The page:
Guest blog from Food Intolerance dietitian Liz Beavis APD

There has been a lot more awareness about Mast Cell Activation Syndrome (MCAS for short) recently, which has left a lot of people wondering - what is MCAS? And do my symptoms mean that I have MCAS?

Symptoms of Mast Cell Activation Syndrome can include

• rashes, itching skin or flushing
• itchy, watery eyes
• runny nose
• swelling, inflammation
• headaches, brain fog
• rapid heart beat
• fatigue
• diarrhoea, constipation or abdominal pain
• wheezing
• anaphylaxis

Mast cells are one type of immune cell that release histamine (as well as other mediators) when they are triggered, so many of the symptoms are related to a surge of histamine.

Mast Cell Activation Syndrome is, in some ways similar to an allergy (like peanut or grass pollen allergy). However, instead of your immune responding to just 1 type of allergenic trigger, it can respond to a whole range of triggers, which can be different for each person and often seemingly random.

Can a Low Chemical Diet help with MCAS?

Yes, a low chemical diet (eg Failsafe Diet) reduces your intake of histamines and can help reduce histamine-triggered symptoms, although for many people with MCAS you will also need some additional strategies.

Histamine is one of about 20 different groups of amine compounds. In a low chemical diet these are all categorised together as ‘amines’ to keep things simple, as many of the amine groups share similar pathways in your body so symptoms are often triggered by more than one of the amine groups. I’m going to focus on histamine in this article, but in most places I have mentioned 'histamine' you can replace this with ‘amines’ to keep the bigger picture in mind.

To take a step back, there are three main sources of histamine in your body:

First, your diet contains many foods that are naturally rich in histamines and other similar amine groups (one of the things that makes our food so tasty!). This is your dietary histamine/amine load.

Second, some of your gut bacteria produces histamine and other amines. Some people have particularly high levels of these bacteria. I’m going to call that microbial histamine.

Third, your Mast Cells release histamine when they are triggered - lets call this your Mast Cell Histamine. This may be a small amount in a local area (eg a red itchy circle around a mosquito bite), a larger amount eg that triggers hayfever symptoms, or a really large amount that can trigger more extreme symptoms like rapid heart-rate, fainting or anaphylaxis.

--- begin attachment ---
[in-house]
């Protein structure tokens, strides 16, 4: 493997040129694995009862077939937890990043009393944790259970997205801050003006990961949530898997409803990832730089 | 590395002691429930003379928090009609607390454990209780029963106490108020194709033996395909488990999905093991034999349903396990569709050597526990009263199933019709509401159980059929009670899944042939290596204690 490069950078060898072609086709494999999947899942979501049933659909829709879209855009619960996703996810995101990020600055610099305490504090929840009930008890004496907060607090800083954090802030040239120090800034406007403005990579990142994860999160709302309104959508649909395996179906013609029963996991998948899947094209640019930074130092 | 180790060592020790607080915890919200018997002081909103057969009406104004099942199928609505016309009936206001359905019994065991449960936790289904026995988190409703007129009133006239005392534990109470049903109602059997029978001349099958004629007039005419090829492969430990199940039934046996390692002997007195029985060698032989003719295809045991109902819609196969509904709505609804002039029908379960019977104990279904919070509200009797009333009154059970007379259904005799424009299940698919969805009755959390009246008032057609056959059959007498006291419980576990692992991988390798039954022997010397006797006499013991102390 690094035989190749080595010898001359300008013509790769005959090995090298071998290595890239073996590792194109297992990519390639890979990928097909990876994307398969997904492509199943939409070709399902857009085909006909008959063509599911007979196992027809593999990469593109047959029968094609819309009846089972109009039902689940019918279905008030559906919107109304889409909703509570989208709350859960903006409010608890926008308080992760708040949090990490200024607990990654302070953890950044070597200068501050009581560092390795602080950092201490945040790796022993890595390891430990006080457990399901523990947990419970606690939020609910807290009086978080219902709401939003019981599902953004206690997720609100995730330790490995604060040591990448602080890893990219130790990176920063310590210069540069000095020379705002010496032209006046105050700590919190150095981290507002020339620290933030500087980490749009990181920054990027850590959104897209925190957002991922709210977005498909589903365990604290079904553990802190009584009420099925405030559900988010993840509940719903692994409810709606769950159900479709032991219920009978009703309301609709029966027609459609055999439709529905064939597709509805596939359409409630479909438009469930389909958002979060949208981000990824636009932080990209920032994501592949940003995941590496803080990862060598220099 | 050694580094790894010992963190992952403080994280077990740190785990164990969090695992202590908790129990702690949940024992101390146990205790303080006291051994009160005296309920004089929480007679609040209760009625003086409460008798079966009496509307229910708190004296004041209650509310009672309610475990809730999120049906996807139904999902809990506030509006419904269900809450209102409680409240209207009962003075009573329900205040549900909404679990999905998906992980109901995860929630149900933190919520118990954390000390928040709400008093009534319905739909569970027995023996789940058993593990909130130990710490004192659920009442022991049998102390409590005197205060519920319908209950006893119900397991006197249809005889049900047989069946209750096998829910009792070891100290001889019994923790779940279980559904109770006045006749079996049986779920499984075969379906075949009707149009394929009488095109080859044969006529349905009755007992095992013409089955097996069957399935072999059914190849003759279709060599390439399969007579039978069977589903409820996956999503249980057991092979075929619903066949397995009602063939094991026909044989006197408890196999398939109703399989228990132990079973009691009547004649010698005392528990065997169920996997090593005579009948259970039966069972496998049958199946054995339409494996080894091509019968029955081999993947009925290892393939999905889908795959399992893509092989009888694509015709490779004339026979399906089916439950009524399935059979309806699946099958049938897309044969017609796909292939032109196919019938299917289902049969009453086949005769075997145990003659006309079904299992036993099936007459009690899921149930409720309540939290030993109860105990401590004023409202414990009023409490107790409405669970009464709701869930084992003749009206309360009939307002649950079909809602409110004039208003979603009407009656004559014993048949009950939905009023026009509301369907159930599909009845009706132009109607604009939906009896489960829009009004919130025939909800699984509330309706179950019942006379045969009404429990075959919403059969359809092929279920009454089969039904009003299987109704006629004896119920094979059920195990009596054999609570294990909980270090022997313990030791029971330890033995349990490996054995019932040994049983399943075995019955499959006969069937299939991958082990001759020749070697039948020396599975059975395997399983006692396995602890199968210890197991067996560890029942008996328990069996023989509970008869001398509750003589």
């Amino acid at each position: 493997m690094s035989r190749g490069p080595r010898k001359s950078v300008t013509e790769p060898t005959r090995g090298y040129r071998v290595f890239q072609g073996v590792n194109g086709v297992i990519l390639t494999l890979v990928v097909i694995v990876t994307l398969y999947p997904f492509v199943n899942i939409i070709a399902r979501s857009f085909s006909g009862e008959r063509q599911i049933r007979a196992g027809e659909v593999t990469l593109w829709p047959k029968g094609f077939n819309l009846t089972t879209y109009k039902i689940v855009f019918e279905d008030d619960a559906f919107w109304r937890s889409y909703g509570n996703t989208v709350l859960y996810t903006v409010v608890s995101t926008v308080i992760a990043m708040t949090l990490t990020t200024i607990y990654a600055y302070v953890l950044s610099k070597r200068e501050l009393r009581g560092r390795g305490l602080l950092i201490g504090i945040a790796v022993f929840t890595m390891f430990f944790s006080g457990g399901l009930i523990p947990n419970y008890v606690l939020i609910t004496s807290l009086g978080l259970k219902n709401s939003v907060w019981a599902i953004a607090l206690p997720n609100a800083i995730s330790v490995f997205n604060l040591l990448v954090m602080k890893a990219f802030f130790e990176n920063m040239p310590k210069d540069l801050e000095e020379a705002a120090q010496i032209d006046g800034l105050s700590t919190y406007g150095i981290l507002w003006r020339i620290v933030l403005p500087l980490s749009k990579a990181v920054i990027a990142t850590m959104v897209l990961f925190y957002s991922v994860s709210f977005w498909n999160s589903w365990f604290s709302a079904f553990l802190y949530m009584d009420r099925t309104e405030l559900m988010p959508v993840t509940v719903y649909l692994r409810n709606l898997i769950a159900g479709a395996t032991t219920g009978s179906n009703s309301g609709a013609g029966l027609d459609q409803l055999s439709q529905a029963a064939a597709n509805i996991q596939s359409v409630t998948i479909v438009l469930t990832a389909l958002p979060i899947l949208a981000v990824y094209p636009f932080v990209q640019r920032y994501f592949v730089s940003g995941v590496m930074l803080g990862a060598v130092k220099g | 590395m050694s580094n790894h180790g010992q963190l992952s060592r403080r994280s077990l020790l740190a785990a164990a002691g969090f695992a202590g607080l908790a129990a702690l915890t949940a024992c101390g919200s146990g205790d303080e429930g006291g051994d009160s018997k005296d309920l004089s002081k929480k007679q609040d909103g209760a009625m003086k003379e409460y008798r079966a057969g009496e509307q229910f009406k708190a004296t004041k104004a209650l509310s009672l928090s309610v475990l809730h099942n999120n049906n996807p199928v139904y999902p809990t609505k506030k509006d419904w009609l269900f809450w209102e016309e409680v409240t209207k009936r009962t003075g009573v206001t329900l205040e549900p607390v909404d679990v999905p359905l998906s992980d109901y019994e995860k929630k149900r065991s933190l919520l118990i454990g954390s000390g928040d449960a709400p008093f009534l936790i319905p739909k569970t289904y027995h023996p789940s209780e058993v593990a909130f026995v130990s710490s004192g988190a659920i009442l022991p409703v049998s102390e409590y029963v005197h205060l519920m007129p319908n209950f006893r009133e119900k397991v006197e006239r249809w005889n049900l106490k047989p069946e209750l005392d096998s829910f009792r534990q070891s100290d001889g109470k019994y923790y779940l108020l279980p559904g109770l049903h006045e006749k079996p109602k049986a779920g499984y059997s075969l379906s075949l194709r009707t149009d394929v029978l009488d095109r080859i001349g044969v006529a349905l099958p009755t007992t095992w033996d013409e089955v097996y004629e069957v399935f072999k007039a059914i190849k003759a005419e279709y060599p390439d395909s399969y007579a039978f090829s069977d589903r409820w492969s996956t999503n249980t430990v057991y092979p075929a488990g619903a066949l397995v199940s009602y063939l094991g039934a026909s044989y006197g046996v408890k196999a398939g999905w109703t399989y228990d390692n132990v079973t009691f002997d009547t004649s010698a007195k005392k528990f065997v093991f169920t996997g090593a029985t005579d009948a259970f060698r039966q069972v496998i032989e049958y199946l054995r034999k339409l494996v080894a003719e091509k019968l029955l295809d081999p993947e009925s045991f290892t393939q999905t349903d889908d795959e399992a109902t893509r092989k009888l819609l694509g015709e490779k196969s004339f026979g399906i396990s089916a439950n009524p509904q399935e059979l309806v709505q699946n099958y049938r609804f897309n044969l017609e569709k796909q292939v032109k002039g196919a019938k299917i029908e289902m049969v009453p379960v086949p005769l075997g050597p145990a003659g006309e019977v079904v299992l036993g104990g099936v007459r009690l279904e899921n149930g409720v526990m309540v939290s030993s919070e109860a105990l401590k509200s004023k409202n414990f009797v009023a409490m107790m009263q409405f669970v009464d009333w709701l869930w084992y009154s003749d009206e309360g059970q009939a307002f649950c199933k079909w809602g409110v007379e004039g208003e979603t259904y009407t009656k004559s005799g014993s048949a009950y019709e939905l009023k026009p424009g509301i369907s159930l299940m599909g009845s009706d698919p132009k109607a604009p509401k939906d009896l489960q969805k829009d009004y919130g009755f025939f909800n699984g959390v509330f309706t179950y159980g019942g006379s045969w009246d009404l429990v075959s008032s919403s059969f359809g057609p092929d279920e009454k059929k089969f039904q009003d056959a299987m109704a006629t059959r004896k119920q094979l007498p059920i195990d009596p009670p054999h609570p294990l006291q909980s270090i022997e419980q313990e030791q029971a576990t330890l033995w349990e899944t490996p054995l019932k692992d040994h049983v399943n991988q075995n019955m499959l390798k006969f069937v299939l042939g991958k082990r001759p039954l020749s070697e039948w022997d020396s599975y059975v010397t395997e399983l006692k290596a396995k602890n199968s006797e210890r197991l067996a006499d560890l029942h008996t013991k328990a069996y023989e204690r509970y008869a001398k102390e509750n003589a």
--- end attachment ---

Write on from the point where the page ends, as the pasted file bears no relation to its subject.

All of the histamine (from all three sources) contributes to your histamine load. Some people describe this as your 'Histamine Bucket'. Some people have a smaller bucket, some people have a larger bucket (more on why this happens, and how you can increase your bucket size, another day!), but regardless, your Bucket will be filled with histamine from all three sources.

When you reduce your dietary histamine/amine load on a Low Chemical Diet you are reducing the amount in your histamine bucket, which may help to reduce symptoms caused by high histamine levels, regardless of which of the three sources of histamine were filling your bucket. This is an easy first step, and for some people can improve their symptoms significantly whilst you work with your healthcare team to understand the underlying reasons.

If you have histamine/amine overload issues (because your histamine/amine bucket is small) you need to work to increase your bucket so you can include more amine foods without triggering symptoms. You can also reduce your microbial histamine so your bucket doesn’t fill up so easily.

If you have MCAS, reducing your histamine load and increasing your bucket size will be helpful to reduce symptoms, but may not be enough. You will also likely benefit from addressing the Mast Cell Activation directly so that you reduce how much Mast Cell histamine is released, which will also help to reduce the amount in your bucket. Your MCAS specialist practitioners will be able to help you reduce histamine release and reduce your symptoms with medications and/or supplements.

It is so exciting to see more practitioners with an understanding of MCAS, a condition that was relatively unknown a few years ago, so many more people are getting the support that they need for such a confusing health issue.

The only downside is that I think we are also seeing over-diagnosis of MCAS in some situations where the real problem is high microbial histamine or small histamine bucket, which I think should be addressed before assuming all high histamine symptoms are due to MCAS.

Top tips for understanding MCAS

• A low histamine diet will help to reduce your MCAS symptoms
• A sensitivity to histamine (or amines) doesn’t always mean you have MCAS
• Trial a low chemical diet (rather than just low histamine) as other food chemical intolerances are often also present
• Work with a dietitian as your triggers may be more complex
• Work with your practitioner to understand any underlying issues that may be contributing to your symptoms.